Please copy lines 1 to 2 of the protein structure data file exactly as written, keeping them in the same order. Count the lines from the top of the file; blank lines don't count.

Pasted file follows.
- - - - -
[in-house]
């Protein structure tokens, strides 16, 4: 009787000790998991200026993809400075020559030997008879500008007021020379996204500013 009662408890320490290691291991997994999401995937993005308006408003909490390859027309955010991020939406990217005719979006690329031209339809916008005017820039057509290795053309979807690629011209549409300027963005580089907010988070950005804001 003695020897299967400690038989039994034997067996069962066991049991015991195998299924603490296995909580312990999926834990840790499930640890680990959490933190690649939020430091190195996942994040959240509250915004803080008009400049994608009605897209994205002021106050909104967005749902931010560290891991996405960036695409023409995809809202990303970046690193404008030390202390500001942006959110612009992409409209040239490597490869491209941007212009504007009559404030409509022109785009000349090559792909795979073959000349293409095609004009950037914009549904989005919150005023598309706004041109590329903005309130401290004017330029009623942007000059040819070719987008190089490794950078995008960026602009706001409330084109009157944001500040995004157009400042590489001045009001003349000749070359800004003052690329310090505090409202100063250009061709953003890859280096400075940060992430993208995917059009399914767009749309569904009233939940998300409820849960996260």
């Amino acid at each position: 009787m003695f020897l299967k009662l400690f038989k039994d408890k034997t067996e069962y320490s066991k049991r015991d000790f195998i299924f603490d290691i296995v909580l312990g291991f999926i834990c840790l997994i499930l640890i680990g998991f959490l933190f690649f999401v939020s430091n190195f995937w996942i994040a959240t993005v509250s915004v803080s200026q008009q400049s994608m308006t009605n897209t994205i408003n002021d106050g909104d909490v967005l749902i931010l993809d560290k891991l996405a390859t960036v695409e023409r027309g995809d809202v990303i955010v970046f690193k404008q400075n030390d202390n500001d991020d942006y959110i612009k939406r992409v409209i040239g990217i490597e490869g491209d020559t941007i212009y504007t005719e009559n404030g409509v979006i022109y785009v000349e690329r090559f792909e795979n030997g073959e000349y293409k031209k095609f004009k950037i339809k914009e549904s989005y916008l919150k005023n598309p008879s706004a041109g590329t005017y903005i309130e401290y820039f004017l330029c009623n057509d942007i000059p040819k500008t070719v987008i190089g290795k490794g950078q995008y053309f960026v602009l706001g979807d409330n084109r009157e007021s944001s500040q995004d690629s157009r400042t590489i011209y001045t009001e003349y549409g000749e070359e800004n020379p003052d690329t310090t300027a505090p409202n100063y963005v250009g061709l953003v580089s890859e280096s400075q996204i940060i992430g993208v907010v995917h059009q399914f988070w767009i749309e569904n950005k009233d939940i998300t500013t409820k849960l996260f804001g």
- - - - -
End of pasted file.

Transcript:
[in-house]
């Protein structure tokens, strides 16, 4: 009787000790998991200026993809400075020559030997008879500008007021020379996204500013 009662408890320490290691291991997994999401995937993005308006408003909490390859027309955010991020939406990217005719979006690329031209339809916008005017820039057509290795053309979807690629011209549409300027963005580089907010988070950005804001 003695020897299967400690038989039994034997067996069962066991049991015991195998299924603490296995909580312990999926834990840790499930640890680990959490933190690649939020430091190195996942994040959240509250915004803080008009400049994608009605897209994205002021106050909104967005749902931010560290891991996405960036695409023409995809809202990303970046690193404008030390202390500001942006959110612009992409409209040239490597490869491209941007212009504007009559404030409509022109785009000349090559792909795979073959000349293409095609004009950037914009549904989005919150005023598309706004041109590329903005309130401290004017330029009623942007000059040819070719987008190089490794950078995008960026602009706001409330084109009157944001500040995004157009400042590489001045009001003349000749070359800004003052690329310090505090409202100063250009061709953003890859280096400075940060992430993208995917059009399914767009749309569904009233939940998300409820849960996260």